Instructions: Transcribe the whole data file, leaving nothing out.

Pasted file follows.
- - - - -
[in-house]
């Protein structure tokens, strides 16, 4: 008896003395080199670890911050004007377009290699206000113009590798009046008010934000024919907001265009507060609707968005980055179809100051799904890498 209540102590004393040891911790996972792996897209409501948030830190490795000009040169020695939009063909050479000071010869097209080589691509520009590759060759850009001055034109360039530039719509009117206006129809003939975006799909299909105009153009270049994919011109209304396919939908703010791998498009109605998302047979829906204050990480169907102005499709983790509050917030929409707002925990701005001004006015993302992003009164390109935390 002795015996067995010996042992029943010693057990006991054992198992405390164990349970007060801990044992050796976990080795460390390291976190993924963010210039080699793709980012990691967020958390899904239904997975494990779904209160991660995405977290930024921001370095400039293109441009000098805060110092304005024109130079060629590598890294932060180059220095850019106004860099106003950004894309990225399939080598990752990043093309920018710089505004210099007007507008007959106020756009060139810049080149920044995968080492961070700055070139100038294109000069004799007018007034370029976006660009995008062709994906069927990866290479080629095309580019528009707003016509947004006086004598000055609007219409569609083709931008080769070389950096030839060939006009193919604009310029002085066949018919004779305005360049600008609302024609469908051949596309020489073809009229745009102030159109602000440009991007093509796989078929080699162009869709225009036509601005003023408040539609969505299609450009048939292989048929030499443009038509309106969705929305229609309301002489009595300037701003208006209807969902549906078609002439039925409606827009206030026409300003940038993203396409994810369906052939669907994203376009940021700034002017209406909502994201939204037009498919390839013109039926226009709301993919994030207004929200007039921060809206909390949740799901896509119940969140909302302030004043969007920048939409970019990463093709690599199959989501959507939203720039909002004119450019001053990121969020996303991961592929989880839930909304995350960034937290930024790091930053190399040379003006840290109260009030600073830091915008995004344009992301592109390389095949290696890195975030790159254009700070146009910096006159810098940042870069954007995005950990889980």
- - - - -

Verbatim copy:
[in-house]
């Protein structure tokens, strides 16, 4: 008896003395080199670890911050004007377009290699206000113009590798009046008010934000024919907001265009507060609707968005980055179809100051799904890498 209540102590004393040891911790996972792996897209409501948030830190490795000009040169020695939009063909050479000071010869097209080589691509520009590759060759850009001055034109360039530039719509009117206006129809003939975006799909299909105009153009270049994919011109209304396919939908703010791998498009109605998302047979829906204050990480169907102005499709983790509050917030929409707002925990701005001004006015993302992003009164390109935390 002795015996067995010996042992029943010693057990006991054992198992405390164990349970007060801990044992050796976990080795460390390291976190993924963010210039080699793709980012990691967020958390899904239904997975494990779904209160991660995405977290930024921001370095400039293109441009000098805060110092304005024109130079060629590598890294932060180059220095850019106004860099106003950004894309990225399939080598990752990043093309920018710089505004210099007007507008007959106020756009060139810049080149920044995968080492961070700055070139100038294109000069004799007018007034370029976006660009995008062709994906069927990866290479080629095309580019528009707003016509947004006086004598000055609007219409569609083709931008080769070389950096030839060939006009193919604009310029002085066949018919004779305005360049600008609302024609469908051949596309020489073809009229745009102030159109602000440009991007093509796989078929080699162009869709225009036509601005003023408040539609969505299609450009048939292989048929030499443009038509309106969705929305229609309301002489009595300037701003208006209807969902549906078609002439039925409606827009206030026409300003940038993203396409994810369906052939669907994203376009940021700034002017209406909502994201939204037009498919390839013109039926226009709301993919994030207004929200007039921060809206909390949740799901896509119940969140909302302030004043969007920048939409970019990463093709690599199959989501959507939203720039909002004119450019001053990121969020996303991961592929989880839930909304995350960034937290930024790091930053190399040379003006840290109260009030600073830091915008995004344009992301592109390389095949290696890195975030790159254009700070146009910096006159810098940042870069954007995005950990889980």